Movie review: Don't Breathe is a blunt-force slasher (3/5 stars)

Stripped-down and nasty.

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Don't Breathe

3 out of 5 stars

Rated R. Directed by Fede Alvarez.

Starring Stephen Lang. Jane Levy, Daniel Zovatto, and Dylan Minnette

Now playing.


The less you know about Fede Alvarez’s Don’t Breathe, the better. That’s not to say there’s nothing to talk about, but it’s a rewardingly straightforward thriller. There are no table-upending twists and no high-concept premises; it’s blessedly closer to 2013’s You’re Next than, say, 2012’s Cabin in the Woods.

Rocky (Jane Levy, Evil Dead), Alex (Dylan Minnette, Goosebumps) and Money (Daniel Zovatto, It Follows) live in Detroit, and in their free time, which is pretty much all of it, they steal things. Alex’s dad owns a security company, so they take the spare keys for houses he’s serviced, walk in, and steal just enough to stay out of jail if they’re caught.

The film spends about as much time on setup as I just have: it can’t be more than 10 or 15 minutes. Rocky wants to move to California; Alex wants to be with Rocky; Money’s an asshole. Their latest job, which of course is lucrative enough to be their last if they pull it off, takes them to a house in a deserted neighborhood. Its occupant is blind and sitting on $300,000.

They break in, and the next 70 minutes of the movie meticulously track how shit goes wrong. There is one plot wrinkle involving a basement, vengeance, and an impromptu cumshot, but aside from that the film simply pits three kids against a blind Gulf War vet and lets the inevitable happen.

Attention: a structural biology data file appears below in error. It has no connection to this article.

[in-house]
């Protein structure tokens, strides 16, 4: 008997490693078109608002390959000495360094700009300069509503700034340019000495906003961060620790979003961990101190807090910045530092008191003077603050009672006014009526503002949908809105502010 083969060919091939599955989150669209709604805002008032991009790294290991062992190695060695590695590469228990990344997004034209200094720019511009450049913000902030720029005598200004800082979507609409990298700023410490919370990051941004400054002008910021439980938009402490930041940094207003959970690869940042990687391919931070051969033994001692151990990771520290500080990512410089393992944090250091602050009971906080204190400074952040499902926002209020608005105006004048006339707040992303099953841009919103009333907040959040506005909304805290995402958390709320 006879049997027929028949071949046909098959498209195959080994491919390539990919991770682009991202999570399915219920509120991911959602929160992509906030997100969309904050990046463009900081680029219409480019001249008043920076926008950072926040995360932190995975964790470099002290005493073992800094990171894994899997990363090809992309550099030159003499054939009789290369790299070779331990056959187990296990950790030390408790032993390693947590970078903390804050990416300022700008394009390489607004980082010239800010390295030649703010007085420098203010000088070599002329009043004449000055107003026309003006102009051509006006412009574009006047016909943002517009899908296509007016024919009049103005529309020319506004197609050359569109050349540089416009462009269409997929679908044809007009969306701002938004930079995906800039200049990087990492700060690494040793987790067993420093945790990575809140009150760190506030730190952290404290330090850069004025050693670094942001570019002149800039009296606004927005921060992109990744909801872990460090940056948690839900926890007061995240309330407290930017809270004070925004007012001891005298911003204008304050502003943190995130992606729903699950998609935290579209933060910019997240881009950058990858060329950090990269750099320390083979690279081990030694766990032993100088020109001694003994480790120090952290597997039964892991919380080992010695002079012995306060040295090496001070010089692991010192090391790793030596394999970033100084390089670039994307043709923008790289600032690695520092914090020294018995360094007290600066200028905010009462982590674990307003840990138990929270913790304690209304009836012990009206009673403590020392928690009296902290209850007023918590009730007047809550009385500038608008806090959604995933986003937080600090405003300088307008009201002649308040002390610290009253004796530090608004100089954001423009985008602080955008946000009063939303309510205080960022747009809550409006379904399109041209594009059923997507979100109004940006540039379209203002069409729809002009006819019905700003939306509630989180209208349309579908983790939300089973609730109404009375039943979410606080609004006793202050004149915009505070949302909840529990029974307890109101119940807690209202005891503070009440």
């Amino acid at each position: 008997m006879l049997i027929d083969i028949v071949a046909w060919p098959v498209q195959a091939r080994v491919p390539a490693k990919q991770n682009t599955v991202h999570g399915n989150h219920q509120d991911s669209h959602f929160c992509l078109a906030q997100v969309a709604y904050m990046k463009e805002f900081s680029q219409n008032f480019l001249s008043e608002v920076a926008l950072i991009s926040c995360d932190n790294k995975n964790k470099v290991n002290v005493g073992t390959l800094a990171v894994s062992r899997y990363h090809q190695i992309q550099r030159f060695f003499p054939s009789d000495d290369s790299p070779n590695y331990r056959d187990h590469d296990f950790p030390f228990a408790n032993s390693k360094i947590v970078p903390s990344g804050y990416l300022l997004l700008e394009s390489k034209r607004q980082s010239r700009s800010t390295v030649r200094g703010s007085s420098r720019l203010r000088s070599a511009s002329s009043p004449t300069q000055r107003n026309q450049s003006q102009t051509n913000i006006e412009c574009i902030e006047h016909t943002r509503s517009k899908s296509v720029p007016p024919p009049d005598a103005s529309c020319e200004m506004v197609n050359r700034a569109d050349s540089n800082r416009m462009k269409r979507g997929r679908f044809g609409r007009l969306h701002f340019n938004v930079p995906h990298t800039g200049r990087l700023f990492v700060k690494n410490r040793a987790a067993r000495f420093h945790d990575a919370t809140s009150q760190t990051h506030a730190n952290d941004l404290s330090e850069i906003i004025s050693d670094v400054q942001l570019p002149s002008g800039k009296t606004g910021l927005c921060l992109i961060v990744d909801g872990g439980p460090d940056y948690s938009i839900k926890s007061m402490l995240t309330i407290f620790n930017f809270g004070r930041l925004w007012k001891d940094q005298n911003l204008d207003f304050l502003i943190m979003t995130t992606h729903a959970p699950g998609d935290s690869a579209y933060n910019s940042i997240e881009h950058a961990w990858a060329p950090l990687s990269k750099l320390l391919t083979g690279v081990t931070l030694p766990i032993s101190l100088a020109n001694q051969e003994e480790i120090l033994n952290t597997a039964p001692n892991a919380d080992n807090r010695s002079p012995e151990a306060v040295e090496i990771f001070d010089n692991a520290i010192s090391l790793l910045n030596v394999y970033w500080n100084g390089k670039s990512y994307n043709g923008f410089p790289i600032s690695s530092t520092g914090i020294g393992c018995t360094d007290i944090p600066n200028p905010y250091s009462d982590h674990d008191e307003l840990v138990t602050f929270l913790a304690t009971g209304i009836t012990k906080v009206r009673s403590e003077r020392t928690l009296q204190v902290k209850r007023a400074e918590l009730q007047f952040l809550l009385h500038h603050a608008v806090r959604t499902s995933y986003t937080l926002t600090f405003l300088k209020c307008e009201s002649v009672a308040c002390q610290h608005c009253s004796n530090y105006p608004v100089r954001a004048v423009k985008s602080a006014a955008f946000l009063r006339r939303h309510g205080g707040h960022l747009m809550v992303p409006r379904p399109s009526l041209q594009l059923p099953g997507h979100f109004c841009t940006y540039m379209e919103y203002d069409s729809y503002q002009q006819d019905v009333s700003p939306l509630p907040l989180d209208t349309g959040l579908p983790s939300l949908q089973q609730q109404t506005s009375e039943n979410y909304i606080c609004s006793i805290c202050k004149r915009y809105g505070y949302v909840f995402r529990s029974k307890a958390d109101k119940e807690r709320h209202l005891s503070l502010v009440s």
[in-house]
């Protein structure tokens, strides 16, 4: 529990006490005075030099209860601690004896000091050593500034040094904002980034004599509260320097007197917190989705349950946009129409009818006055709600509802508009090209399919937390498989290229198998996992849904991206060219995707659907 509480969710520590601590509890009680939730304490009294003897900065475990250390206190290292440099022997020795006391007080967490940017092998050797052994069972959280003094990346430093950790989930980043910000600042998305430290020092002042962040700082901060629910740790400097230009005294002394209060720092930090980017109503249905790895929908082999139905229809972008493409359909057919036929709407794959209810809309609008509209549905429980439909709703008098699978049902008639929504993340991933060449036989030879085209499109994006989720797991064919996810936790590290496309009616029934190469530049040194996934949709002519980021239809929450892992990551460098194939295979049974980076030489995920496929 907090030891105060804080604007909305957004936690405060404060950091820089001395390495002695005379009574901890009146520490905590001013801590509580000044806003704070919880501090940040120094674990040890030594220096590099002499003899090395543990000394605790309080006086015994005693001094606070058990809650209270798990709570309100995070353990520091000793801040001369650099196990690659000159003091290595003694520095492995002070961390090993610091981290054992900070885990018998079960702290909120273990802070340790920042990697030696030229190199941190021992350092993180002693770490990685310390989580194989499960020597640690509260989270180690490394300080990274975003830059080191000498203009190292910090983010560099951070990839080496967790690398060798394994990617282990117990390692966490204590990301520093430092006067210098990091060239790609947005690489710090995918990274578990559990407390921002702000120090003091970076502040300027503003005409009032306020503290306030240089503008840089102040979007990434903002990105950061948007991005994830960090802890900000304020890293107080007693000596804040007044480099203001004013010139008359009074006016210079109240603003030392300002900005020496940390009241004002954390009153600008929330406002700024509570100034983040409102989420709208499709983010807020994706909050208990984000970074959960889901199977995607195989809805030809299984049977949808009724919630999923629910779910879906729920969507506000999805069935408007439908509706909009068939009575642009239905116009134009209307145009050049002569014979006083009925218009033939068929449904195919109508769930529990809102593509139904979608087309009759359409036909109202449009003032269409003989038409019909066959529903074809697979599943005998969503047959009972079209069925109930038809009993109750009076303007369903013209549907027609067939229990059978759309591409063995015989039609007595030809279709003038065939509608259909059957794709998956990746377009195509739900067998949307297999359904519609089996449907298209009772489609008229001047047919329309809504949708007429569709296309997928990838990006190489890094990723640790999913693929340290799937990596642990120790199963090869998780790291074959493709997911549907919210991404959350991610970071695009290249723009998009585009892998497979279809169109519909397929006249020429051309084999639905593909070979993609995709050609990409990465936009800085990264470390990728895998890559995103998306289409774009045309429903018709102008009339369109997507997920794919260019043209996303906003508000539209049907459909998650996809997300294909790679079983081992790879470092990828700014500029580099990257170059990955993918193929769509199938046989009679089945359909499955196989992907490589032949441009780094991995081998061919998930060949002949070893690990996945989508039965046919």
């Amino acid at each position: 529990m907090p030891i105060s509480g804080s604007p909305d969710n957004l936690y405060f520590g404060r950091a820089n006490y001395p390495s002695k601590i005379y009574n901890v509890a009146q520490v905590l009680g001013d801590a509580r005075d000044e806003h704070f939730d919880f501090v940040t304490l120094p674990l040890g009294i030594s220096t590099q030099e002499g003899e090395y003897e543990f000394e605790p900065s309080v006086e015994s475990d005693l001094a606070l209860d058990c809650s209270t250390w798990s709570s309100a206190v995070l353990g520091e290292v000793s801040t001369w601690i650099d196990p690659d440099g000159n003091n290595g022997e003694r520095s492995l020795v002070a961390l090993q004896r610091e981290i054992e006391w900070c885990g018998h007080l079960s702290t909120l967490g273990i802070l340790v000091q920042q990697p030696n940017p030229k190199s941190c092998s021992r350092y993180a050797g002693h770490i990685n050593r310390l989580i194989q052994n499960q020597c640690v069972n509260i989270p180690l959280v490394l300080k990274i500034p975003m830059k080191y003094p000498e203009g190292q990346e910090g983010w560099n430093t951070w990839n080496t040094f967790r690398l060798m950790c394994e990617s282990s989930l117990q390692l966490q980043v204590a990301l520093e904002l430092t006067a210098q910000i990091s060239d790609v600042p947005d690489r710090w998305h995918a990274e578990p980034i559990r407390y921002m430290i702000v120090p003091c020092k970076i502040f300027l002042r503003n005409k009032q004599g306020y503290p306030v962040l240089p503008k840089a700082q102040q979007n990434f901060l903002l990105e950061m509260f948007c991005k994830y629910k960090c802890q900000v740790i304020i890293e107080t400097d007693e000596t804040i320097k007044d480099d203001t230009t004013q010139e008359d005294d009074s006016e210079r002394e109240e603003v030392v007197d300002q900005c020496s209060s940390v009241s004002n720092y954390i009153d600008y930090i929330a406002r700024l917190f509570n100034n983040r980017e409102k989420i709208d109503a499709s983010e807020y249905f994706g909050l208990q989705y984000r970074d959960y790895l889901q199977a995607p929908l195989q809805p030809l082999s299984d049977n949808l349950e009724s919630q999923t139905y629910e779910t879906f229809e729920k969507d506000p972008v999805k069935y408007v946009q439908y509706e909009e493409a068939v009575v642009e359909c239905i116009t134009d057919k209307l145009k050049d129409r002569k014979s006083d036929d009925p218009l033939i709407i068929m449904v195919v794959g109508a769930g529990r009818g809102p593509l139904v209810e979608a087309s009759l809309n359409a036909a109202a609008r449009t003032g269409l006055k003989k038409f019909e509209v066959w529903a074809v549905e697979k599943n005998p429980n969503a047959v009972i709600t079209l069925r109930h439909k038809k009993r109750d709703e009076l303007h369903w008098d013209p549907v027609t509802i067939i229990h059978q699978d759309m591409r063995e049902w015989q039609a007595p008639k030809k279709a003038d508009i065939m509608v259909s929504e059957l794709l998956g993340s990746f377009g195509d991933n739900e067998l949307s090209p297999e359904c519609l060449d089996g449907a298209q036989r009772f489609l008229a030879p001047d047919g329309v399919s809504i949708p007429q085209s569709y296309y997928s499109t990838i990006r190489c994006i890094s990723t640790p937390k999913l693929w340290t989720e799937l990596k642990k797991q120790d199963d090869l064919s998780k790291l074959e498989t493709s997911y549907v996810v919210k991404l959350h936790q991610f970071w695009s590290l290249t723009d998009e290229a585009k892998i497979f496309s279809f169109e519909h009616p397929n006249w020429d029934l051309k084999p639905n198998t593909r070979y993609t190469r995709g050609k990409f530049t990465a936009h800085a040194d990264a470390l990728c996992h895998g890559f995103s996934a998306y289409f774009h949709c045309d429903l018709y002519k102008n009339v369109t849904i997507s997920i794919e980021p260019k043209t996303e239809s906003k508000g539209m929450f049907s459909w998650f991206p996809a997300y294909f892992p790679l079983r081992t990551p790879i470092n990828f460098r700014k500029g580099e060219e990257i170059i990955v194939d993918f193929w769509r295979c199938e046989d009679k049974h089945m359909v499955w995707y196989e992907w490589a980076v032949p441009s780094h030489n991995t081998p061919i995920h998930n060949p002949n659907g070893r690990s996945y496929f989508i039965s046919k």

Don’t Breathe is a home invasion movie bent into the shape of a slasher. We sympathize with the nominal criminals, and the victim becomes an inexorable threat. Alvarez’s facility with gore effects is put to subtler use here than in his Evil Dead remake, tipping the scale away from "goofy" towards "brutal." The sound design is intricate and careful; glass crunching underfoot, floorboards creaking, the deafening boom of gunshots.

Alvarez and DP Pedro Luque lay out the geography of the house early on in a long take; the camera rests on a hammer, a crawlspace, a locked door, cuing us to important objects and where they are. Don’t Breathe’s greatest strength is its clarity. It never strains for anything out of its reach: it simply executes on its premise as fully as it can. More genre movies could use that humility.

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